Profile: Former boxer Herbie Hide
- 29 November 2013
- From the section Norfolk
Herbie Hide made as many headlines for events outside of the ring as in it during more than 20 years in the spotlight.
Born Herbert Okechukwu Maduagwu in Nigeria in 1971, Hide moved to Norfolk with his family when he was a child and grew up in the county, where he still lives.
Nicknamed The Dancing Destroyer, he won his first WBO heavyweight title against Michael Bentt in 1994.
Just a month after regaining the title against Tony Tucker in 1997, Hide was convicted of assaulting two police officers in Norwich.
His behaviour, the court heard, had been affected by the deteriorating health of his 11-year-old brother, Alan, who had leukaemia.
Alan had died by the time Hide was sentenced to a community order. Hide would dedicate subsequent victories to his younger brother.
'£30,000 blackmail plot'
Returning to the ring in 1998, Hide beat US challenger Damon Reed in less than a minute - described at the time as the fastest-ever heavyweight victory.
"I've had 10 months off due to my tragedy and I dedicate this win to my brother, my father and my mum," he said.
Later that year, he claimed he was the victim of a £30,000 blackmail plot after two charges of assault were dismissed by a judge.
Hide believed there was a vendetta against him. "I am a peaceful and innocent man and they keep picking on me," he said in 2001.
Several subsequent criminal charges against him were dropped.
Hide wore an electronic tag for four months before being cleared of assault on appeal, and in another case served a week in prison on remand before a kidnap case was thrown out.
'Ends his career'
In 2011 he was cleared of rape after the prosecution offered no evidence.
Despite setbacks in his personal life, Hide pulled no punches in his comments before and after matches.
After defending his title for a second time in 1998, he claimed he "wouldn't mind fighting the likes of Mike Tyson", but in 1999 he lost to Vitali Klitschko, currently WBC heavyweight champion.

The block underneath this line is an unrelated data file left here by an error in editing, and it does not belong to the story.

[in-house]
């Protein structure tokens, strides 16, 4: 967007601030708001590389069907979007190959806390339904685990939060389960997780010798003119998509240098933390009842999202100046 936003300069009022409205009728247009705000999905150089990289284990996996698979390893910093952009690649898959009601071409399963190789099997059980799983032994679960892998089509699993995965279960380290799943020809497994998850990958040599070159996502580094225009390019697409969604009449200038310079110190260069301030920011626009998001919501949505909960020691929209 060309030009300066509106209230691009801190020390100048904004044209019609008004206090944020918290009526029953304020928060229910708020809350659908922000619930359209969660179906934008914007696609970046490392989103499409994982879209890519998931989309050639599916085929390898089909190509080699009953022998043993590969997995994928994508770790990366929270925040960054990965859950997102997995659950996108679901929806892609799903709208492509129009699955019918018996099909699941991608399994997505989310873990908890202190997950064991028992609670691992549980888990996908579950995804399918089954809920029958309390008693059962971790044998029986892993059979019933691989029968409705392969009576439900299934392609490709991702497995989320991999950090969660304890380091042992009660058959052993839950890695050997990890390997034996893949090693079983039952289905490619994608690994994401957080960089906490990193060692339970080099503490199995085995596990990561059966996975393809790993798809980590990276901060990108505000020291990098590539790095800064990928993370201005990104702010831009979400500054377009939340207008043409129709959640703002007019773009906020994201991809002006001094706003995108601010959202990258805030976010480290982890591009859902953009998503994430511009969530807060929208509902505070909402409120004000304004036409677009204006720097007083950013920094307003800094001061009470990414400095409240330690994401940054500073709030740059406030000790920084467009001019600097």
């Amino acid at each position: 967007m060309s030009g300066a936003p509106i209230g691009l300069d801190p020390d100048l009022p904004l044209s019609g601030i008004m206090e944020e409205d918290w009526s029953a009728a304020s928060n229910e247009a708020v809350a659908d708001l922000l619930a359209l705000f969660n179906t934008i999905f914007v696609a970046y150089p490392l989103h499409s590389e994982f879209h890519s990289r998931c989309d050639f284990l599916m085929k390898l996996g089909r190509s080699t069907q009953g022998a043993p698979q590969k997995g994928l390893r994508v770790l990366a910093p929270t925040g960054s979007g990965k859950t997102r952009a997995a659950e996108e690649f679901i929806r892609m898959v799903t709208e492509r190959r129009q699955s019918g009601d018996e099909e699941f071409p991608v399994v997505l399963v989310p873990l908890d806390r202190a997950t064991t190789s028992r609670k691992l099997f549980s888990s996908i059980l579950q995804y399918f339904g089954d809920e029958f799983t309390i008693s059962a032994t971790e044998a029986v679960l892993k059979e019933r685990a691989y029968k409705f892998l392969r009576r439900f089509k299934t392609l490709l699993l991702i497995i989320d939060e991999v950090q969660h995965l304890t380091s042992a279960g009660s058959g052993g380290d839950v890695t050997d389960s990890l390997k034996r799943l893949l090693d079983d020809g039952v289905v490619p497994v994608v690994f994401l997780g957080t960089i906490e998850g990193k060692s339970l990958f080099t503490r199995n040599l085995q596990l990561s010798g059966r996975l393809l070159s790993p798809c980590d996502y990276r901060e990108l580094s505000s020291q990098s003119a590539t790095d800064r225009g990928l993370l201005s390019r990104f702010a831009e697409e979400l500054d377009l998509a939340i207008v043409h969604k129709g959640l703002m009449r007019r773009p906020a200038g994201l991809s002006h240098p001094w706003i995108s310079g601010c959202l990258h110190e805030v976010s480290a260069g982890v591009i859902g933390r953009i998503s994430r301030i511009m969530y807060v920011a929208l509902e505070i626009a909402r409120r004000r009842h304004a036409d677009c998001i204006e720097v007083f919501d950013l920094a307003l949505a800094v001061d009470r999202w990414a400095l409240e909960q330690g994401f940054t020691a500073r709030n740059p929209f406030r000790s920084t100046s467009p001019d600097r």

BBC Sport reported at the time that the defeat "almost certainly spells the end of Hide's career at the top level".
If anyone could push Hide's buttons, it was Audley Harrison, whom Hide described as fat and "not strong enough to smash an egg with a baseball bat".
In 2003, both boxers were fined over a ringside fracas in the aftermath of a Harrison fight in London.
At 37, Hide won the WBC international cruiserweight title in a bout at the Royal Norfolk Showground, a stone's throw from his home in Bawburgh, near Norwich.
It was his first fight in four years and he was delighted to receive a rapturous reception.
"Next year there'll be a world championship. You won't be getting me with the police any more," he said.
Perhaps he spoke too soon. His candour certainly got him into trouble later that year when he lost a libel case brought by promoter Frank Warren over an "outrageous allegation" made in a TV interview.
Murder charges dropped
Financial problems were a theme. Last year, the father-of four claimed he could not pay £1,515 owed to the courts after an assault conviction because he was "getting older and getting a bad back" and was therefore not receiving fight money.
In March 2012, 25-year-old Tafadzwa Khan died of stab wounds at a party at Hide's home while the boxer was away.
Joshua Burton was charged with murder but in April the case was dropped. Inquiries continue.
Earlier this year, undercover reporters from The Sun secretly filmed Hide arranging a drug deal.
Hide told BBC Look East it was a "manufactured" story and that he was a "vulnerable target".
He initially denied a charge of conspiracy to supply cocaine but later changed his plea to guilty at Norwich Crown Court.
Now he begins a 22-month jail sentence.